For years, the DEA relied on a Riverside, California magistrate judge, Helios Hernandez, to write illegal wiretap warrants, making Hernandez the national champion of wiretapping warrants, signing off on five times more than any other judge in America.
Despite warnings from their own prosecutors that the wiretap orders were illegal, the DEA persisted in using Henandez's warrant-mill, rather than doing things the legal way. Hernandez's warrants formed the basis for 2 million intercepted conversations involving 44,000 people.
Now, the DEA's suspects are successfully challenging the evidence against them, and those cases are collapsing. Most recently, the suspects in a San Bernardino money laundering case prevailed despite the police having secretly intercepted couriers "carrying away boxes full of cash, sometimes stuffed with $100,000 or more."
DEA spokespeople are furious -- with the defendants, not with their own officers, whose corruption and unwillingness to follow the law blew their own cases.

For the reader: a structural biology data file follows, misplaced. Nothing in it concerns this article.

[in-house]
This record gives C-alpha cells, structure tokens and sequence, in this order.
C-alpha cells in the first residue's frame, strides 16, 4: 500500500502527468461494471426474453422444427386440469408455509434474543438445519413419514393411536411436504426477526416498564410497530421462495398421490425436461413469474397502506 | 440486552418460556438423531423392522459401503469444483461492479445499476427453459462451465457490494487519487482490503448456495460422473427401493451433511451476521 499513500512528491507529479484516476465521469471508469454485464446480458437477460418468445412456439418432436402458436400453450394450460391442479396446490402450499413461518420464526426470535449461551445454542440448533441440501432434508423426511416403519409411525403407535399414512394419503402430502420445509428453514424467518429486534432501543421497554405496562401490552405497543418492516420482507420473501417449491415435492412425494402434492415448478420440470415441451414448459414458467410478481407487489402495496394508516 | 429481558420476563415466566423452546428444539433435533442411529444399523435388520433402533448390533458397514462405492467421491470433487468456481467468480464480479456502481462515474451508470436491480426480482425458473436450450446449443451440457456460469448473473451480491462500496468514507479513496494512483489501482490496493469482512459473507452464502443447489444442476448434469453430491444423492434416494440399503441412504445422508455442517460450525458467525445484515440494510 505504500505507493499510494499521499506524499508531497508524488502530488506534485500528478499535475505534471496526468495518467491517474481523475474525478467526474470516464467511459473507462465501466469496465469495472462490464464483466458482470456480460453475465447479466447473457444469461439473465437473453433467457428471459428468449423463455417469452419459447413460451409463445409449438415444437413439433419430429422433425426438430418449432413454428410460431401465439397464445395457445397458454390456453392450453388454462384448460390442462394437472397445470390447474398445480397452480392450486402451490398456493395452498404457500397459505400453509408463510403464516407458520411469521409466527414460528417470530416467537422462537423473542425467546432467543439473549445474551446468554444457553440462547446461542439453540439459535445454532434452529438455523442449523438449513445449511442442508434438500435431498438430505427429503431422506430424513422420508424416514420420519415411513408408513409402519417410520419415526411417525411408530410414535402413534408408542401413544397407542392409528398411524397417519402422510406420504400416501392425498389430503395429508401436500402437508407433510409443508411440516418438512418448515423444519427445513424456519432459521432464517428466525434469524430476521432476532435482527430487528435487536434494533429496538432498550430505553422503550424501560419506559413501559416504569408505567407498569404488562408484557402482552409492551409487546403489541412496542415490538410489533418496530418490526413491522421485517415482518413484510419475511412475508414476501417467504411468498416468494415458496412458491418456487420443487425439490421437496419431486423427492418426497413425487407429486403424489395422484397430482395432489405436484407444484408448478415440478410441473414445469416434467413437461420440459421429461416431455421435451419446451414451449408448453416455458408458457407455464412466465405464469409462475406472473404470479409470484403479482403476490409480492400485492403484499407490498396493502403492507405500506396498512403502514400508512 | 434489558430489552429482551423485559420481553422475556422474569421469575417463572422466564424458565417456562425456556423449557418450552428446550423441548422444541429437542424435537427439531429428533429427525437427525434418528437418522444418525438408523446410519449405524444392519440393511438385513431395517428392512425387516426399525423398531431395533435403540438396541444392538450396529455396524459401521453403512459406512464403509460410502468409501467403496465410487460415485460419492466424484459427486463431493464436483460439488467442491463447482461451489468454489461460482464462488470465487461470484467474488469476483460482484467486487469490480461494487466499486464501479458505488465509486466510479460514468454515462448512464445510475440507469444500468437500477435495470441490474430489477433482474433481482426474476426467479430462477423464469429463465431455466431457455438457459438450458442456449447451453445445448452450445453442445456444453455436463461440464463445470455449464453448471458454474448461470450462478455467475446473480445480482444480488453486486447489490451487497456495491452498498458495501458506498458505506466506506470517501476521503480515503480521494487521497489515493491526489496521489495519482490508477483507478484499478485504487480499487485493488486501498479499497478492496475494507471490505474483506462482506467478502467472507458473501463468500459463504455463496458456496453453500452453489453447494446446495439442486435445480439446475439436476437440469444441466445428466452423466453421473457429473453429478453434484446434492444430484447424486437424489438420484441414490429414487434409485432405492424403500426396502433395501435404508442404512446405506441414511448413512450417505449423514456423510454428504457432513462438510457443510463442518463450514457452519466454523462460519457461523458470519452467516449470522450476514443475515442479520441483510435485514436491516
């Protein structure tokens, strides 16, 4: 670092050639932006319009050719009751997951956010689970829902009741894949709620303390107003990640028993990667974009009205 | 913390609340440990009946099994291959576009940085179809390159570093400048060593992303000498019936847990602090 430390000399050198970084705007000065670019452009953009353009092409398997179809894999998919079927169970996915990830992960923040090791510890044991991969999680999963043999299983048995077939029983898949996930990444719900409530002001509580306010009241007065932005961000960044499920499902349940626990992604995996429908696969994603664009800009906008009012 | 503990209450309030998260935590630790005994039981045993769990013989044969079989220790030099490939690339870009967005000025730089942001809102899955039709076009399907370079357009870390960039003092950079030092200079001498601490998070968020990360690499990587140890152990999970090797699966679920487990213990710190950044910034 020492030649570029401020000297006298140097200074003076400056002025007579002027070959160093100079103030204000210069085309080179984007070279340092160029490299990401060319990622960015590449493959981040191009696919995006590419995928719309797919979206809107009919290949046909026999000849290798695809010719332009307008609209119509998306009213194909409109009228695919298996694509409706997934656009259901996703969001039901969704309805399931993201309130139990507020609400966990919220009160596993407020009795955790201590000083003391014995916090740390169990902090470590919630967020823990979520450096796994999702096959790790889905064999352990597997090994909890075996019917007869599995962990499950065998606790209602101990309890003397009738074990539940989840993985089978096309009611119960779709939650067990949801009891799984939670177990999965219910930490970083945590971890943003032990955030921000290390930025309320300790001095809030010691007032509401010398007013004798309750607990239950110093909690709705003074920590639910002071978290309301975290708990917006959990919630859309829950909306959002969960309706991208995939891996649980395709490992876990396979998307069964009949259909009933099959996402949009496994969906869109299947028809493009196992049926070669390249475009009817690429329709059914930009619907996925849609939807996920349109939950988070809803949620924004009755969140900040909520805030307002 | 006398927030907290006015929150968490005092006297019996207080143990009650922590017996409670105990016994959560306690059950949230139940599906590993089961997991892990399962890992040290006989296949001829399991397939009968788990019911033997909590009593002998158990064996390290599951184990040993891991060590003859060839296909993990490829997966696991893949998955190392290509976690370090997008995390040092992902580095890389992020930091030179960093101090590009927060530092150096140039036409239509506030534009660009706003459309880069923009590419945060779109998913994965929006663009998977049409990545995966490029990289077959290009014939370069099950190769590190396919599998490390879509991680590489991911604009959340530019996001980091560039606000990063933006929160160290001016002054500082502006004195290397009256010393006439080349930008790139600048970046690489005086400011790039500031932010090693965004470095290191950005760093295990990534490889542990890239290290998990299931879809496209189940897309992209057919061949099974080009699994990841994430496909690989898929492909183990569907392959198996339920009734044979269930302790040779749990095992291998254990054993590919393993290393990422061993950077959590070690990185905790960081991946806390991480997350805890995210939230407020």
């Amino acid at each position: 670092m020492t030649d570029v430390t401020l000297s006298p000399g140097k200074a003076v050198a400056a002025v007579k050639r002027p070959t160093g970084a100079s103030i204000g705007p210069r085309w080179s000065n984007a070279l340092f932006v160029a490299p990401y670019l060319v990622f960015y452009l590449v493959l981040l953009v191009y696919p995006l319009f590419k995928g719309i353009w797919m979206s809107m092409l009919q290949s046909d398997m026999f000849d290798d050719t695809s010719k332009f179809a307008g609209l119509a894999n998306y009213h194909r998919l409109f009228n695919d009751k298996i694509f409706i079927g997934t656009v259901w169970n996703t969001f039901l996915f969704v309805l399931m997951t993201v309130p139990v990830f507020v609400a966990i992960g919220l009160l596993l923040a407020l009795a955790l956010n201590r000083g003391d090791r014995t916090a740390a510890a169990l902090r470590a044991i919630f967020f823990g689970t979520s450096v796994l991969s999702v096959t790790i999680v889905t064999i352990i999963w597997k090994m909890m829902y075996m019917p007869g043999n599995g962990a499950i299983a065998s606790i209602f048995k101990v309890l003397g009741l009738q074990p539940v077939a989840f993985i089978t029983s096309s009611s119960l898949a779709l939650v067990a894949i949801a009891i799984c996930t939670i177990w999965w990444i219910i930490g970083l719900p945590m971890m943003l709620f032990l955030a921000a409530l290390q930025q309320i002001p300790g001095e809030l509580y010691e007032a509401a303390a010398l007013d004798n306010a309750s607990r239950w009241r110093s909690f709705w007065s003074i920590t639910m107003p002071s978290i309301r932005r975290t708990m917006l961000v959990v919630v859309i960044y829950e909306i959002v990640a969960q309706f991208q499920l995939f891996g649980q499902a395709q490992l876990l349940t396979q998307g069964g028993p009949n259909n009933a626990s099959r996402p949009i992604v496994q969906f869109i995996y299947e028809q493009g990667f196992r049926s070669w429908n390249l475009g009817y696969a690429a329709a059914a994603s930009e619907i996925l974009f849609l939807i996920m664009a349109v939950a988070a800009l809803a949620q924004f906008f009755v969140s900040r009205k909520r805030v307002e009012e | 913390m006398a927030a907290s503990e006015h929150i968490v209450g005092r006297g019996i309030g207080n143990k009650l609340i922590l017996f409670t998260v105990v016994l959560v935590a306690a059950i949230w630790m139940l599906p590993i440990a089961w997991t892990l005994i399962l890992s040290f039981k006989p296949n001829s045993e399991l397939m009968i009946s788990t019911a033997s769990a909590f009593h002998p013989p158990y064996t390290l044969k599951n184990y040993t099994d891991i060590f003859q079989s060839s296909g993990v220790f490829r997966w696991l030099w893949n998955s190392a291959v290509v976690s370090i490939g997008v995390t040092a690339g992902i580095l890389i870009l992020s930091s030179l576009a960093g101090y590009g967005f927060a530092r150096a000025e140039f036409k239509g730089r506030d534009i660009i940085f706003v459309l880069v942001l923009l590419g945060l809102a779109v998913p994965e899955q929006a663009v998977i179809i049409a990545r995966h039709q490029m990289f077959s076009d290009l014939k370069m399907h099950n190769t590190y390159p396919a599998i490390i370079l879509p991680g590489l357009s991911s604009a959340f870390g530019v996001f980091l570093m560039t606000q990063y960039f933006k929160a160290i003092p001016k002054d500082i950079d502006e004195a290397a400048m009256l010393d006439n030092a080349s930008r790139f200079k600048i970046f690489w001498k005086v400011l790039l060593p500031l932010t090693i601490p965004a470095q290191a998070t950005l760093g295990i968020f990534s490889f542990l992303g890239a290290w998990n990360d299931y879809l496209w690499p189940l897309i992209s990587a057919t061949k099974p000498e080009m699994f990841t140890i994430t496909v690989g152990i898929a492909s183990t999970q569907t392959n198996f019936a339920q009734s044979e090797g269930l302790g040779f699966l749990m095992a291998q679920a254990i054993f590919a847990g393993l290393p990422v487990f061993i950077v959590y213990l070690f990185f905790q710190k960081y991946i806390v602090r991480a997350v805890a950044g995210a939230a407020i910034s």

The San Bernardino case was the first, but it will probably not be the last -- many defendants and convicts across America had the cases against them built by the DEA with Henandez's funny warrants.
Lawyers for Lay and the other suspects asked a judge in San Bernardino to throw out the wiretaps and all evidence tied to them. Prosecutors did not object; Deputy District Attorney Mallory Miller said during a hearing in October that they did “not have a legal position to oppose” the request.
Prosecutors dismissed the case.
Lay and others have taken the unusual step of asking a federal court in Los Angeles to return nearly $800,000 of the money DEA agents seized during the investigation. They started that fight before the criminal case was dismissed, but their case got considerably stronger after prosecutors in San Bernardino conceded that wiretap evidence was tainted. Justice Department lawyers have not indicated how they will respond to that request.
It is almost impossible to know how widely the DEA has used tainted wiretaps from Riverside County; many records related to the surveillance are sealed. State and federal court records show prosecutors have relied on Riverside County wires signed by Zellerbach’s assistants to make arrests in California, Kentucky, Oregon and Virginia.
After illegal wiretap, suspects go free and want a refund
[Brad Heath and Brett Kelman/USA Today]
Justice officials fear nation's biggest wiretap operation may not be legal [Brad Heath and Brett Kelman/USA Today]